• Just enough customization. Not all Bootstrap sites look like Bootstrap sites—meaning, how customized your site gets is up to you. On the spectrum of front-end design, with completely coded-from-scratch sites on one end and CMS-powered sites with dropped-in templates on the other end, Bootstrap falls right in the middle. It’s the best of both worlds: A lot of the work is already done in advance, with the grid system and lots of helpful components. And with JavaScript effects and customizable Bootstrap CSS, it’s as unique as you want it to be.
  • A mobile-first, ground-up grid approach. Bootstrap gets designers to start small. If a site looks good on a small screen, it’s easy to scale it up from there, without things getting cluttered. A top-down approach in mobile design is counterintuitive; Bootstrap reinforces that, so sites stay clean and logical on the smallest screens. Bootstrap forces designers to build sites with small screens in mind, then go from there. Bootstrap’s grid-based layout approach is the key: you can use up to 12 columns in a layout, combining them for wider columns, which are organized in layout classes—extra small, small, medium, and large for phone, tablet, and desktop-sized screens.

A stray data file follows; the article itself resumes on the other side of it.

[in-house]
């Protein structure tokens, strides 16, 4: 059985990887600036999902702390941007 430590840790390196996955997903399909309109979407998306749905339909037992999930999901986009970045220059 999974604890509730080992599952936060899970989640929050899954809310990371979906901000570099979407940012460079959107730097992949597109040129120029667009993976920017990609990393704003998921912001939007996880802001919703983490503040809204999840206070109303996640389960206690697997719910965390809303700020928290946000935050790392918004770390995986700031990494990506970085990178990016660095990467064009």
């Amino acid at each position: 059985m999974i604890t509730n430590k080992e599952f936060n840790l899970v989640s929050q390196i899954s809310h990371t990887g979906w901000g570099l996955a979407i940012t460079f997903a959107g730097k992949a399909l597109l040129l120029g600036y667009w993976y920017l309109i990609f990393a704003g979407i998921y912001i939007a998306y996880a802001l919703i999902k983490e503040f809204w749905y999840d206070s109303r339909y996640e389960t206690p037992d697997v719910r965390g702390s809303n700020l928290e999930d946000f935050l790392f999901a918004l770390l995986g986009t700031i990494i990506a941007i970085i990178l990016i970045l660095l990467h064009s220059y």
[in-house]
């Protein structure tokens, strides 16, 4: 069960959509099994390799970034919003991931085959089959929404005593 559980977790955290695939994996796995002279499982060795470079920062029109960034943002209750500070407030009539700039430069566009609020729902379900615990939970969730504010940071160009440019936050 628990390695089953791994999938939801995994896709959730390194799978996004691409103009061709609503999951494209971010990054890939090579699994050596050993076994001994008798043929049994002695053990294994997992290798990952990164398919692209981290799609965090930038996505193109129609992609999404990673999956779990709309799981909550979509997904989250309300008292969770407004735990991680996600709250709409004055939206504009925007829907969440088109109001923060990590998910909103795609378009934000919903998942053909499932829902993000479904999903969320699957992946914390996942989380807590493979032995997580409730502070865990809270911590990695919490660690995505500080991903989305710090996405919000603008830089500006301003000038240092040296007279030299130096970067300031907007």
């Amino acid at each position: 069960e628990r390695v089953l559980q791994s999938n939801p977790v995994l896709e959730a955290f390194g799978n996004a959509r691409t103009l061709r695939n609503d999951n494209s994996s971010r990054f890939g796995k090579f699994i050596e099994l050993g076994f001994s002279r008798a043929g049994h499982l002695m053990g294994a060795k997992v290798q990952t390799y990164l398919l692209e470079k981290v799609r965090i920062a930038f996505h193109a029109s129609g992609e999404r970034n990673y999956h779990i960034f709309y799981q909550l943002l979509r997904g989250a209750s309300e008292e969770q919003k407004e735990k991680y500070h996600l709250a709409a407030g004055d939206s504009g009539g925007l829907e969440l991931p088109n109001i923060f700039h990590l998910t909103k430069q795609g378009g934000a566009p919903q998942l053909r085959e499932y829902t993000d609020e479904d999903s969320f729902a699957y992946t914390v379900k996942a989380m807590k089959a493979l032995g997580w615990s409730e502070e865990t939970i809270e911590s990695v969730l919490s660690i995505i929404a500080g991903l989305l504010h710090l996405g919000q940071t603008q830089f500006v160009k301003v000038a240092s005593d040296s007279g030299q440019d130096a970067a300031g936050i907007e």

• It’s fast and easy to use. Bootstrap lets developers (even back-end developers) build front ends without a ton of HTML or CSS knowledge. Whether you’re applying Bootstrap to a static HTML site, a custom PHP-coded site, or a content management system (CMS), it’s flexible. Plus, it’s downloadable right from GitHub and lets developers get a lot of work done quickly.